In 1989, two years after I graduated from college, I got a job as an editor for an interior design trade magazine. The focus of the publication was wallpaper, or “wallcoverings,” as it was referred to in those days. Homeowners at the time installed wallpaper, and very often, a coordinating border, on almost every wall, even, on occasion, on the ceilings of their homes. It was dizzying, in retrospect, with a sea of floral, stripe, trellis, or ribbon patterns washing over from one wall to the next, and the next, and the next. It was all very fussy, and almost enough to make you a little seasick.
The decorating buzzword of the day was “coordinating,” as in: “Every decorative item in the room — from the wallpaper, border, and comforter to the billowy fabric window shade and valance, wastepaper basket, and tissue box — must match.” Wallcoverings manufacturers made wallpapers that could be ordered with all these coordinating items, and more.
Eventually, the wallpaper market became oversaturated, and people stopped buying it. Interior designers weren’t specifying it as often, and homeowners thought it was less expensive and easier to paint rather than install paint’s paper counterpart.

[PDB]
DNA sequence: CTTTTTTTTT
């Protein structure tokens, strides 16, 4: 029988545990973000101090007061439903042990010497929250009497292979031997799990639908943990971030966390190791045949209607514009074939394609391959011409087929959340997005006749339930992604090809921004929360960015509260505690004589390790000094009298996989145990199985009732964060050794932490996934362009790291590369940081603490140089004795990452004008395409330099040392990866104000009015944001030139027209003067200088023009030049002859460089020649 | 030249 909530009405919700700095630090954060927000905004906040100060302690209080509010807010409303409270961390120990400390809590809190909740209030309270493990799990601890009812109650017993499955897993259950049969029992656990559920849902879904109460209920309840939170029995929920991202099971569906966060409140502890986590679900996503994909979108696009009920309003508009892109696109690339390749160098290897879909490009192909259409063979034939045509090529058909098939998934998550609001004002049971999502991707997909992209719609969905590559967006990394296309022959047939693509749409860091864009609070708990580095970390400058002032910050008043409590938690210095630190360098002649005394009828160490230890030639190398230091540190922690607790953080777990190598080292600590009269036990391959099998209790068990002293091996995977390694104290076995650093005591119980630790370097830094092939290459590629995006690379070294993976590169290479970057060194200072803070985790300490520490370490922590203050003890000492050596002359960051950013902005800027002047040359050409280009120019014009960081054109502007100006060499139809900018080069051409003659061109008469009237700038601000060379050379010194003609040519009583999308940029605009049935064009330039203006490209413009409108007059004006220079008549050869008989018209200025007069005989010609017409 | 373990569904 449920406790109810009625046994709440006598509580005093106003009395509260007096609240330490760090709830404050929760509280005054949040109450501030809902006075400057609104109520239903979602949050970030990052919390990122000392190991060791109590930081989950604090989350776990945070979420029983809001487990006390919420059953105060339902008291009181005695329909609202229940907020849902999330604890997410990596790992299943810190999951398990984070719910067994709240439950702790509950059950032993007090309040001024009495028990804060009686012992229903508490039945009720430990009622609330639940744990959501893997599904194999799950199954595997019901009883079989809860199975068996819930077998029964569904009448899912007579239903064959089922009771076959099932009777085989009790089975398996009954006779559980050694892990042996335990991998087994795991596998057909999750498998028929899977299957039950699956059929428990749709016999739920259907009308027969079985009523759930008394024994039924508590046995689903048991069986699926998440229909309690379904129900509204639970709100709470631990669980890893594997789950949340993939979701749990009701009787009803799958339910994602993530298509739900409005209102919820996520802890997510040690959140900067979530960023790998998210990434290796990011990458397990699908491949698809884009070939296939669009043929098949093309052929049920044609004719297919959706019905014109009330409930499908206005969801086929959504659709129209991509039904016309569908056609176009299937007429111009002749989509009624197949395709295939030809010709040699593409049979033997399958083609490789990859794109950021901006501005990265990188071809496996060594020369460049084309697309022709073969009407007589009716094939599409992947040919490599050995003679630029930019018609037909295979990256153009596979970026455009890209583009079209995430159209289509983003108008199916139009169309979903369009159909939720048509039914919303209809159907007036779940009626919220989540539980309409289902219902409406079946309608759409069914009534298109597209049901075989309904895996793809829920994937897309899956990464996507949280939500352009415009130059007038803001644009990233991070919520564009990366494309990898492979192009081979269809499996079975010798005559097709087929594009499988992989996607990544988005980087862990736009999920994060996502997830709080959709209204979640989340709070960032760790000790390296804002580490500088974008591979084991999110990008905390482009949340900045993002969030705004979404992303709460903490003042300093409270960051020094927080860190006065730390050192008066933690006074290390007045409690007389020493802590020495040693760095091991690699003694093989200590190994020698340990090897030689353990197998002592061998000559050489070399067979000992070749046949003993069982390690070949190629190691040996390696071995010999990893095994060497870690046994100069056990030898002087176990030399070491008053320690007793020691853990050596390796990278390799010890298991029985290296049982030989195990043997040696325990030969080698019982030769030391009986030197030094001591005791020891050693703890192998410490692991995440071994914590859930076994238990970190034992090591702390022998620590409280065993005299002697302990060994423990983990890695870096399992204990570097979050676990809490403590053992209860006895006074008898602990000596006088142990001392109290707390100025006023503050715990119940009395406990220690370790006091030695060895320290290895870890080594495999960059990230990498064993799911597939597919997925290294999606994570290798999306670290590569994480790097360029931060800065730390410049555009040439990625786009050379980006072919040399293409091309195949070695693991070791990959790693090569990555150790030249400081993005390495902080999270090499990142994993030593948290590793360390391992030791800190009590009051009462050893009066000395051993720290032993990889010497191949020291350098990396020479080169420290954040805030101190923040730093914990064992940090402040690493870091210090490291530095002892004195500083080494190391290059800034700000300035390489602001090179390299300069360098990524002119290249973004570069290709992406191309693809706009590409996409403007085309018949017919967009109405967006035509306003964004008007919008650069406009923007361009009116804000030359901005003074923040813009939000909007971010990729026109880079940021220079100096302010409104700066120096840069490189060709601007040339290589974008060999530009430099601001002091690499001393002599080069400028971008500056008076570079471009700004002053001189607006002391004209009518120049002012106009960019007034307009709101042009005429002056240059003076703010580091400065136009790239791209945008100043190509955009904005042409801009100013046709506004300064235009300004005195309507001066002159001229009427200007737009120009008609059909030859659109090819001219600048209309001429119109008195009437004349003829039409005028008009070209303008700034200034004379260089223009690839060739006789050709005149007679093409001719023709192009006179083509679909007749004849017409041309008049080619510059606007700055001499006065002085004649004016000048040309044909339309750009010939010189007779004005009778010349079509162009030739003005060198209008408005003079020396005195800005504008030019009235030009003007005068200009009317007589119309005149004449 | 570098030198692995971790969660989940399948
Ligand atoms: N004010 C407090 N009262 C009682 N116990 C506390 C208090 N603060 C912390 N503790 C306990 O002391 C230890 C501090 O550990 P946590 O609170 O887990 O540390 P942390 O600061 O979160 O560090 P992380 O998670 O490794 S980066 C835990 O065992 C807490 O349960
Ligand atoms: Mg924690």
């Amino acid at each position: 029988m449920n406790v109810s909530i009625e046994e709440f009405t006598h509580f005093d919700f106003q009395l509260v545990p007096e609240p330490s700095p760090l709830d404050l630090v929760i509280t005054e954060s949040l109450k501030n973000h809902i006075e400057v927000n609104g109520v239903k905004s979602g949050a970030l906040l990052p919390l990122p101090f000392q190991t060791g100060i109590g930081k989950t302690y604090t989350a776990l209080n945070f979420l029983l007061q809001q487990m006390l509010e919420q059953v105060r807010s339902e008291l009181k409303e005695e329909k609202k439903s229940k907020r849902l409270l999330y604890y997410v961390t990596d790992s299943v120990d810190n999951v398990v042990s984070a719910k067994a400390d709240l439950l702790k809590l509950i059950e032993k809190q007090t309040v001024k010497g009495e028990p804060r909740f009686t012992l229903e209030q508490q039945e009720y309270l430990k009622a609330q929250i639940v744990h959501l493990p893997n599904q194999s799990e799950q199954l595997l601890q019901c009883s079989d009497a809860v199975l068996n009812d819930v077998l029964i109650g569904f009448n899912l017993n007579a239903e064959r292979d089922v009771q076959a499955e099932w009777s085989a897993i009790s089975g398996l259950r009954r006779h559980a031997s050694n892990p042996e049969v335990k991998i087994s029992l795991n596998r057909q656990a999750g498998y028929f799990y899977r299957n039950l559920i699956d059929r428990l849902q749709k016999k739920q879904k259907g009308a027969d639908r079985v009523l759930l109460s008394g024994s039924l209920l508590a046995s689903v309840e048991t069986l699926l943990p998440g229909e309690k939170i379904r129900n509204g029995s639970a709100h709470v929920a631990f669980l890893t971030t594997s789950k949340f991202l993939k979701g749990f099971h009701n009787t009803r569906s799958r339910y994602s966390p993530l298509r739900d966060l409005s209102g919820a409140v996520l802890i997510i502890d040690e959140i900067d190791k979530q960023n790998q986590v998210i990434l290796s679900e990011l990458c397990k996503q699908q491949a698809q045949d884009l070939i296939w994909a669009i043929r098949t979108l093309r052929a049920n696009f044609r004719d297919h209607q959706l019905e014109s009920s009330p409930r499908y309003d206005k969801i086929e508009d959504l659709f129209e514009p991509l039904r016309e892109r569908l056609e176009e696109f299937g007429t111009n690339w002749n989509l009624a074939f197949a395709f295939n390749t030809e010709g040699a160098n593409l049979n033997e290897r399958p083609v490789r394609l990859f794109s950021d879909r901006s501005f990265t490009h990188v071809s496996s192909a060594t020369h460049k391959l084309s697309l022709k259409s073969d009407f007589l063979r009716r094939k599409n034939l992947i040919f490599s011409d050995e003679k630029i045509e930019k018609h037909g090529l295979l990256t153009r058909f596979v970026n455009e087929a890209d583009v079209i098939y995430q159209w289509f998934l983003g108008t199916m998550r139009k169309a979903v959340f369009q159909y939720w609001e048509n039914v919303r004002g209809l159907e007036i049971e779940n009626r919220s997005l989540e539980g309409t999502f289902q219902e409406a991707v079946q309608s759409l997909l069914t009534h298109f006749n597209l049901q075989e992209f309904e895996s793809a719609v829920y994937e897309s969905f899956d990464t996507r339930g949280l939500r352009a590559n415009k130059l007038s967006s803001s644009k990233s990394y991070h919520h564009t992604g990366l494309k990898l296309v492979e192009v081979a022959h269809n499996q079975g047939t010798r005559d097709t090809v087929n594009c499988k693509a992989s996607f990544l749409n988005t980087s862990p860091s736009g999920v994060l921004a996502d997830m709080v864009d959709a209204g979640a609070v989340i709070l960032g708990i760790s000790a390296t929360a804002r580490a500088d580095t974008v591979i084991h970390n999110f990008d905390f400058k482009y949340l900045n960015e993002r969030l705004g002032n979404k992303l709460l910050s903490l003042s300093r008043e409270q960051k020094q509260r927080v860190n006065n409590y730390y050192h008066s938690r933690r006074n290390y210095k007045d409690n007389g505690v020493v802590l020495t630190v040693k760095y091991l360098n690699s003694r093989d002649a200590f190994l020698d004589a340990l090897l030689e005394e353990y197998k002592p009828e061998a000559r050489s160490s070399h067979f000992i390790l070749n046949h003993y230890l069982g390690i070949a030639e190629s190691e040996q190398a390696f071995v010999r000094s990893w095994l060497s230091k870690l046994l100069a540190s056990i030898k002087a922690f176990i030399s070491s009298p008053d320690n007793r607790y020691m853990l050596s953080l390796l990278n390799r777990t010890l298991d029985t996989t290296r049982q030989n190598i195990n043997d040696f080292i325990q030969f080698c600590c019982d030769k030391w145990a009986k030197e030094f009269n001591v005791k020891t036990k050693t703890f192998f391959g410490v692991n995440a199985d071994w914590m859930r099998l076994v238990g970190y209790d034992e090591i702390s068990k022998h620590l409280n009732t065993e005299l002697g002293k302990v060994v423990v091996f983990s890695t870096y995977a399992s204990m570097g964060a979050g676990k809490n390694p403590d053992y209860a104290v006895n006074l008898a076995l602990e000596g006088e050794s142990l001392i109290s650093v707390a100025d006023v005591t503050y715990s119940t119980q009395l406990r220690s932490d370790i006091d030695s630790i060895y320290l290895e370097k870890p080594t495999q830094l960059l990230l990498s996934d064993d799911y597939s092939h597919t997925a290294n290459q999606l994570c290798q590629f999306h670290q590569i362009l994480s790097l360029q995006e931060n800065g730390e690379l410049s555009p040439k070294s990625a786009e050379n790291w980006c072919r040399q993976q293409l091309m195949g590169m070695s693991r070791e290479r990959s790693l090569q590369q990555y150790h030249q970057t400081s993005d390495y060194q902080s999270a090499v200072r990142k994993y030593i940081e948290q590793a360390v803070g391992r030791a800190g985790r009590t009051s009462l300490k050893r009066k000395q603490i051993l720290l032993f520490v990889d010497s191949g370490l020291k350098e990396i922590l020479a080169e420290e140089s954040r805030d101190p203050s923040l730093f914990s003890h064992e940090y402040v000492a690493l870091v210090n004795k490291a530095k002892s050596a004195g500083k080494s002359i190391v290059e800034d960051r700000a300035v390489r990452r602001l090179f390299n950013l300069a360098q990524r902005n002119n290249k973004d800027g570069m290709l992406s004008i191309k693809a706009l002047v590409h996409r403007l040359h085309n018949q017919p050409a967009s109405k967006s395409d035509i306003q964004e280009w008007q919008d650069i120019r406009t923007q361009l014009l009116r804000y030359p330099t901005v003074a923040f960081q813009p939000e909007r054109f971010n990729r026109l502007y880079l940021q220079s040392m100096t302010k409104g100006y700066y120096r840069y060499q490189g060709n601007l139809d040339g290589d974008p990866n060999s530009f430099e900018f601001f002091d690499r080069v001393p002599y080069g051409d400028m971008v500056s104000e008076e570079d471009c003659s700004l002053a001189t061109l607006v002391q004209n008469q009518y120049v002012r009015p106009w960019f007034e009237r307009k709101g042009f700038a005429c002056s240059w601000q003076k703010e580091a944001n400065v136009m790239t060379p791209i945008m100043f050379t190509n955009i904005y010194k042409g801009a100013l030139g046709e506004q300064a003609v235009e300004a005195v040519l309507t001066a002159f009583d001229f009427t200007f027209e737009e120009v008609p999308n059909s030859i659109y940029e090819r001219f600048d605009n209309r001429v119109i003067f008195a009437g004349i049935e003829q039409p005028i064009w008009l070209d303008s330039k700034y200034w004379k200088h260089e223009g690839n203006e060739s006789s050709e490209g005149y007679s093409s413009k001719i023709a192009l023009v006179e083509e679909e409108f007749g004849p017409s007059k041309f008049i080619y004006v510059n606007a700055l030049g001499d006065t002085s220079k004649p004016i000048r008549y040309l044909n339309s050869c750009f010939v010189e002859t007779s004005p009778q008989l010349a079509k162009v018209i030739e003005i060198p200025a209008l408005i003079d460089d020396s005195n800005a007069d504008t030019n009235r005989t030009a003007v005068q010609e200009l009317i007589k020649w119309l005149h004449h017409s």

Over the last few years, however, wallpaper has had a comeback, with interior designers and homeowners using it, often on one wall, to make a statement. Wallpaper has become more sophisticated, with patterns and colors that incorporate texture into, and don’t overwhelm, a space. Large-scale florals, light and airy geometrics and metallics comprise some of today’s wallpaper options. They look particularly beautiful in a powder room, or accenting a dining room wall, and often become the focal point — a work of art, so to speak — of a room or space.
Consequently, then, the next time you’re redecorating, consider using wallpaper. It’s a wonderful way to make an interior design fashion statement — as long as it doesn’t match the tissue box!